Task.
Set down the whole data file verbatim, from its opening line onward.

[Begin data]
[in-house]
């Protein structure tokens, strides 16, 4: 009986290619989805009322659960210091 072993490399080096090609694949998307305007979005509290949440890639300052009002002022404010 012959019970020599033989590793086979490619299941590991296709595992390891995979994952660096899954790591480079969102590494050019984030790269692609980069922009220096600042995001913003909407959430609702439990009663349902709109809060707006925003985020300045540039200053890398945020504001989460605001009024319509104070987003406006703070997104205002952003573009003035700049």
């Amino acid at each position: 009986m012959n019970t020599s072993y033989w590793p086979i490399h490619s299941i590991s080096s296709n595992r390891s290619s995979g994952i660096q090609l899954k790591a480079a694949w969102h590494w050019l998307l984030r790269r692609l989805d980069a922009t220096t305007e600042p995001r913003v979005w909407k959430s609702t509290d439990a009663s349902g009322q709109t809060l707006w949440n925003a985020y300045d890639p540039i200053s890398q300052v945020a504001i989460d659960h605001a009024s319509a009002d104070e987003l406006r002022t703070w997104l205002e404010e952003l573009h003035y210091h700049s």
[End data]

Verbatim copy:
[in-house]
């Protein structure tokens, strides 16, 4: 009986290619989805009322659960210091 072993490399080096090609694949998307305007979005509290949440890639300052009002002022404010 012959019970020599033989590793086979490619299941590991296709595992390891995979994952660096899954790591480079969102590494050019984030790269692609980069922009220096600042995001913003909407959430609702439990009663349902709109809060707006925003985020300045540039200053890398945020504001989460605001009024319509104070987003406006703070997104205002952003573009003035700049």
């Amino acid at each position: 009986m012959n019970t020599s072993y033989w590793p086979i490399h490619s299941i590991s080096s296709n595992r390891s290619s995979g994952i660096q090609l899954k790591a480079a694949w969102h590494w050019l998307l984030r790269r692609l989805d980069a922009t220096t305007e600042p995001r913003v979005w909407k959430s609702t509290d439990a009663s349902g009322q709109t809060l707006w949440n925003a985020y300045d890639p540039i200053s890398q300052v945020a504001i989460d659960h605001a009024s319509a009002d104070e987003l406006r002022t703070w997104l205002e404010e952003l573009h003035y210091h700049s």